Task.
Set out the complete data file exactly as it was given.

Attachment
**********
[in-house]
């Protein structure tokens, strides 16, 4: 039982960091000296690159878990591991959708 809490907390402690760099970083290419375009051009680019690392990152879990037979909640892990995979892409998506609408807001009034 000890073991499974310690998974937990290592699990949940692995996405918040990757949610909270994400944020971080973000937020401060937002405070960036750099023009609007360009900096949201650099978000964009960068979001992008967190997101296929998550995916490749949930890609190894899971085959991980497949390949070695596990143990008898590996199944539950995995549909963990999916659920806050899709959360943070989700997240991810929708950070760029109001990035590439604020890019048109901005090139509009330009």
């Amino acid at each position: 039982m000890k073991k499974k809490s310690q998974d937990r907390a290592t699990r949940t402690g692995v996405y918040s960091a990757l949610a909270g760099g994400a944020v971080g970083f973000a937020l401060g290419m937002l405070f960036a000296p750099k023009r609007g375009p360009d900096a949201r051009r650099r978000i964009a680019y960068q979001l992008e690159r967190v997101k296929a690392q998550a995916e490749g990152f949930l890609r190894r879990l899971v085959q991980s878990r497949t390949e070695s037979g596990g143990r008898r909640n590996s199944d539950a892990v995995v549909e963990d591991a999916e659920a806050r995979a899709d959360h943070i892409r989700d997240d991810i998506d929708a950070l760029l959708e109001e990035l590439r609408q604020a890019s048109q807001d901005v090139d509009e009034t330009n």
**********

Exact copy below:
[in-house]
């Protein structure tokens, strides 16, 4: 039982960091000296690159878990591991959708 809490907390402690760099970083290419375009051009680019690392990152879990037979909640892990995979892409998506609408807001009034 000890073991499974310690998974937990290592699990949940692995996405918040990757949610909270994400944020971080973000937020401060937002405070960036750099023009609007360009900096949201650099978000964009960068979001992008967190997101296929998550995916490749949930890609190894899971085959991980497949390949070695596990143990008898590996199944539950995995549909963990999916659920806050899709959360943070989700997240991810929708950070760029109001990035590439604020890019048109901005090139509009330009």
């Amino acid at each position: 039982m000890k073991k499974k809490s310690q998974d937990r907390a290592t699990r949940t402690g692995v996405y918040s960091a990757l949610a909270g760099g994400a944020v971080g970083f973000a937020l401060g290419m937002l405070f960036a000296p750099k023009r609007g375009p360009d900096a949201r051009r650099r978000i964009a680019y960068q979001l992008e690159r967190v997101k296929a690392q998550a995916e490749g990152f949930l890609r190894r879990l899971v085959q991980s878990r497949t390949e070695s037979g596990g143990r008898r909640n590996s199944d539950a892990v995995v549909e963990d591991a999916e659920a806050r995979a899709d959360h943070i892409r989700d997240d991810i998506d929708a950070l760029l959708e109001e990035l590439r609408q604020a890019s048109q807001d901005v090139d509009e009034t330009n």